One of the photodiodes will be mounted in the rocket looking up (towards the sky at launch). The other is looking down at launch. This means normally that across the top resistor there will be a higher voltage than across the bottom resistor. The 2 resulting voltages are now ready to be compared with - surprisingly - a voltage comparator. In this case I used a very common LM393: Datasheet.
Some applications with voltage comparators + optical sensors can be found here and here
The LM393 is an 8 pin component with 2 identical voltage comparators on board. Here, only one is used. The other one is tied to fixed voltages at the inputs to prevent it from oscillating.
At the negative input (pin 2) we have the photodiode looking up at launch generating a higher voltage than the photodiode at the positive input (pin 3). Negative is higher than positive, this results logically in a low voltage at the output (pin 1).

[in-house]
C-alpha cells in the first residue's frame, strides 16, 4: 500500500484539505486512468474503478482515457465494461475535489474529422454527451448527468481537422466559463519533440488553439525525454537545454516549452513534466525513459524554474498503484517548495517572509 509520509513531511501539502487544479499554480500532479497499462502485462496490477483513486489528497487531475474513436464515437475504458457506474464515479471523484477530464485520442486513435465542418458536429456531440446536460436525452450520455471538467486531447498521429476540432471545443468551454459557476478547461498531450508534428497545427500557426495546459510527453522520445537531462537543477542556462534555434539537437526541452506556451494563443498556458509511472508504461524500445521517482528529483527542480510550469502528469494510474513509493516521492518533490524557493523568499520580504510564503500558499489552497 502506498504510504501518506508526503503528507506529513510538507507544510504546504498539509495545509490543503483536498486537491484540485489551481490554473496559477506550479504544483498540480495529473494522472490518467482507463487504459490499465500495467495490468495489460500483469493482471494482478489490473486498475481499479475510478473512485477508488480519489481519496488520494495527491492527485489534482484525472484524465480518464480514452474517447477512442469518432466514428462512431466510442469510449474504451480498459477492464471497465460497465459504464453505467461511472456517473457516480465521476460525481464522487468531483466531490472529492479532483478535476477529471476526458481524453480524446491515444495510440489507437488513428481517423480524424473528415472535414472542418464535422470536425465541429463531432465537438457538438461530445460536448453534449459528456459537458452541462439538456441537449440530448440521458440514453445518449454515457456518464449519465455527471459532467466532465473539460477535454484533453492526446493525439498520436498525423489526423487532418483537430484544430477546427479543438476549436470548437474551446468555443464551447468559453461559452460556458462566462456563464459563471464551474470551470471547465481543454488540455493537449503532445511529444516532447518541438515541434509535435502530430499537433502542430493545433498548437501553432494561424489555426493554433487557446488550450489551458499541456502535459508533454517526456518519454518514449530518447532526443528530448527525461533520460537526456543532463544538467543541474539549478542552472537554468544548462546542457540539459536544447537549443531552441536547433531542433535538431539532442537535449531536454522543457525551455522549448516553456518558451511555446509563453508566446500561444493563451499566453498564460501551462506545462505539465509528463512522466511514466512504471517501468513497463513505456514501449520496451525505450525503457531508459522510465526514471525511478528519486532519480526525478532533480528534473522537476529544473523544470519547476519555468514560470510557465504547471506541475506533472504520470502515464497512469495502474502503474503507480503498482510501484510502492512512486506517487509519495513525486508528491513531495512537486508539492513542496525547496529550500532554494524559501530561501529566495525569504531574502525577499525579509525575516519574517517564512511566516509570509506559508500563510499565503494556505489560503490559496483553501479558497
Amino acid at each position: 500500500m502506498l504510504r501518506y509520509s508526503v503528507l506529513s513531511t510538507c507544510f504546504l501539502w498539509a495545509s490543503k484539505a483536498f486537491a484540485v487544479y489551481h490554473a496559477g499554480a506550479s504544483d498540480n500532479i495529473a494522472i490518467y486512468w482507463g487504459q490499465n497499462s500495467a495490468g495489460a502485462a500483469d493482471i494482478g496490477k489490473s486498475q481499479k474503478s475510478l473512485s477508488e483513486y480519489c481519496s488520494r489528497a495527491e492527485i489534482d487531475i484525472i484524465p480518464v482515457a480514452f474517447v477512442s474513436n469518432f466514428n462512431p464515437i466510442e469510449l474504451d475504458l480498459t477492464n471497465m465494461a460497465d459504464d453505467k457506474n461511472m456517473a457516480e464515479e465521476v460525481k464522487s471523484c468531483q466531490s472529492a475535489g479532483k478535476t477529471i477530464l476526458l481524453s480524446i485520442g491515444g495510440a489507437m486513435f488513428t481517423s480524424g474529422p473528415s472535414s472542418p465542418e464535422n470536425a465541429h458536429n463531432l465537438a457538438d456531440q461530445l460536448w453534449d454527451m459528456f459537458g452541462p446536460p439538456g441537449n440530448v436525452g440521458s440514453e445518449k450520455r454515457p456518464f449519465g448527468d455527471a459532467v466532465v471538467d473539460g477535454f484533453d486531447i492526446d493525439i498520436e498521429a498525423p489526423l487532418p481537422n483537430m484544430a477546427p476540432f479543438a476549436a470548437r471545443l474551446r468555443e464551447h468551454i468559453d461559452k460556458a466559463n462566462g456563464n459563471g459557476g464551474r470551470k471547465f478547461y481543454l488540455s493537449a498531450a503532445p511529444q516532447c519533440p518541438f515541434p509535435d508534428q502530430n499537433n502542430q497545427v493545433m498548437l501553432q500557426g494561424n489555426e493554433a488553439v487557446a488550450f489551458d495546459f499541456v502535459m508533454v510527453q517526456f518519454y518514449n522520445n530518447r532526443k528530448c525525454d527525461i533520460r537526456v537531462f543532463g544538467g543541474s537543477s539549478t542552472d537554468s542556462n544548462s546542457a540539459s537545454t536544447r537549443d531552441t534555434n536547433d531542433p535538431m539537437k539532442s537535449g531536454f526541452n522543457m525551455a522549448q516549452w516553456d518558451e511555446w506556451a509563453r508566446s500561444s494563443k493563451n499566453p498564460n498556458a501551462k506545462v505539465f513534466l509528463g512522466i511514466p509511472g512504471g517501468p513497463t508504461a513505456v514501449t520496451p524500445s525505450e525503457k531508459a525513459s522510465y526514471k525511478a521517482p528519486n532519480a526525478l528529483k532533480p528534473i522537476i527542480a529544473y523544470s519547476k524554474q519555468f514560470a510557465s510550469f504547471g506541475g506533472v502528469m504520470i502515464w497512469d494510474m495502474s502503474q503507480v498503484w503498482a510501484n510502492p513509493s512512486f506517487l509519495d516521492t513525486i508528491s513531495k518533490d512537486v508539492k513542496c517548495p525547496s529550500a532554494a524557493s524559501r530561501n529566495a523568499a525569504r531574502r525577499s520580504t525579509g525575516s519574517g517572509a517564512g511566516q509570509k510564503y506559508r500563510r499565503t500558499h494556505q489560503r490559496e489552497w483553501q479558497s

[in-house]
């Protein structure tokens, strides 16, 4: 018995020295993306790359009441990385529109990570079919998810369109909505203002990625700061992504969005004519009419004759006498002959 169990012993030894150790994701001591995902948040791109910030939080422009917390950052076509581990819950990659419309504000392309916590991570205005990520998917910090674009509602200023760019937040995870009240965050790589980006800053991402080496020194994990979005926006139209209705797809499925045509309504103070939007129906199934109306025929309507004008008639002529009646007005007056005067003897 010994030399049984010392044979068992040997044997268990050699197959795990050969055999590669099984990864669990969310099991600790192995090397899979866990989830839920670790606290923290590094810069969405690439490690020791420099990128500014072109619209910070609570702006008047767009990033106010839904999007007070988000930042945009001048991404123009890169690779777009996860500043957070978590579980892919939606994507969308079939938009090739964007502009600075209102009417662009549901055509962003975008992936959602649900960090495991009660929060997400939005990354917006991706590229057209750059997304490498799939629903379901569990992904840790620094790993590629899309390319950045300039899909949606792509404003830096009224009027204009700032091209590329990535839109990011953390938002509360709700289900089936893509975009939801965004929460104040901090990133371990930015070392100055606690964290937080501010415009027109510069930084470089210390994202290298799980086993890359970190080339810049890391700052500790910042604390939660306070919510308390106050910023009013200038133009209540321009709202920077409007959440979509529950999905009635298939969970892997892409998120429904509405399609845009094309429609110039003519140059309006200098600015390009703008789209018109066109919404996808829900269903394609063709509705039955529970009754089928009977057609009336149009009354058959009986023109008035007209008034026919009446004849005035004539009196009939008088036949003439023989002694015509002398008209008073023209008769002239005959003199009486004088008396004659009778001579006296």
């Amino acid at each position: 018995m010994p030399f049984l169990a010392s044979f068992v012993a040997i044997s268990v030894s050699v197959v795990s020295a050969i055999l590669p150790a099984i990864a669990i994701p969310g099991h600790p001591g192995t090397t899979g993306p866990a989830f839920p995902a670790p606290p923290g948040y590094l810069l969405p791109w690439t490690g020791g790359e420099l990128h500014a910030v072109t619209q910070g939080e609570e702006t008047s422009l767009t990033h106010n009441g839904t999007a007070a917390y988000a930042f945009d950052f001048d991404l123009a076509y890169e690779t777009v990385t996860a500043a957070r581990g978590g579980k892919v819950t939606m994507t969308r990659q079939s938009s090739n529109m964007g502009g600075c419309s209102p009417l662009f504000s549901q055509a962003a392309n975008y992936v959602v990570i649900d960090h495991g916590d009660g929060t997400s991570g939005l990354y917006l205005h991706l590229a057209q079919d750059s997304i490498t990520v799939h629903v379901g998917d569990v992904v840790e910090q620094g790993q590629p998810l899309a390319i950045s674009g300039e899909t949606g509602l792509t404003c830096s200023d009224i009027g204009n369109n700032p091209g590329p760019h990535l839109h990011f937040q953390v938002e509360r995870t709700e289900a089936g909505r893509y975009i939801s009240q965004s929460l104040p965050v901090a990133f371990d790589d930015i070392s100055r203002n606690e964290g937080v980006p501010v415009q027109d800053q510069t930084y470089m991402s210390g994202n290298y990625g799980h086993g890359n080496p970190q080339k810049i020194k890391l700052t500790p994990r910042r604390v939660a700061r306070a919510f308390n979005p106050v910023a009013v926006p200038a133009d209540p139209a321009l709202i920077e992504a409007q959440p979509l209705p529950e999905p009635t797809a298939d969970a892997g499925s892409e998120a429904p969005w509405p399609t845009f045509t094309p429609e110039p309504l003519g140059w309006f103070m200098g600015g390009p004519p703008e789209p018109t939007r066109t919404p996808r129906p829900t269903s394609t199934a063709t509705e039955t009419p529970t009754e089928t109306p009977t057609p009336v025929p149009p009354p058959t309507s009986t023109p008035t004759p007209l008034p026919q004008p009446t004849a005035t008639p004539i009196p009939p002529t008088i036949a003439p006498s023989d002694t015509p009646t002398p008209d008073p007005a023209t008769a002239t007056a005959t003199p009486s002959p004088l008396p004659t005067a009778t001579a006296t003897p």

When the output is low, the LED connected between the output pin and the power supply ( 12 V battery), will conduct and emit light. The green LED is an indication that the apogee detector is ready and working - to be checked just before launch. I used a high-brightness LED here which is clearly visible even from 10m away in broad daylight.
The voltage comparator and the photodiodes need of course an on-board power supply. Here, I used a small 12V battery - type MN21, eg by Duracell:
There are better and even smaller batteries available in the RC world. However, this battery is light weight and yet affordable. It is not rechargeable and can only deliver a very small current due to its high internal impedance.
To switch the power supply on/off, a small power switch is added - bottom right of the schematic diagram.

Deployment electronics
So far, we have built an optical detector that will signal when the rocket tips over at apogee - the LED will go out - but this won't stop it from continuing its high speed journey towards the ground.
As a recovery system, I used the same electromagnetic repulsion mechanism that I have used very successfully in my previous recovery system.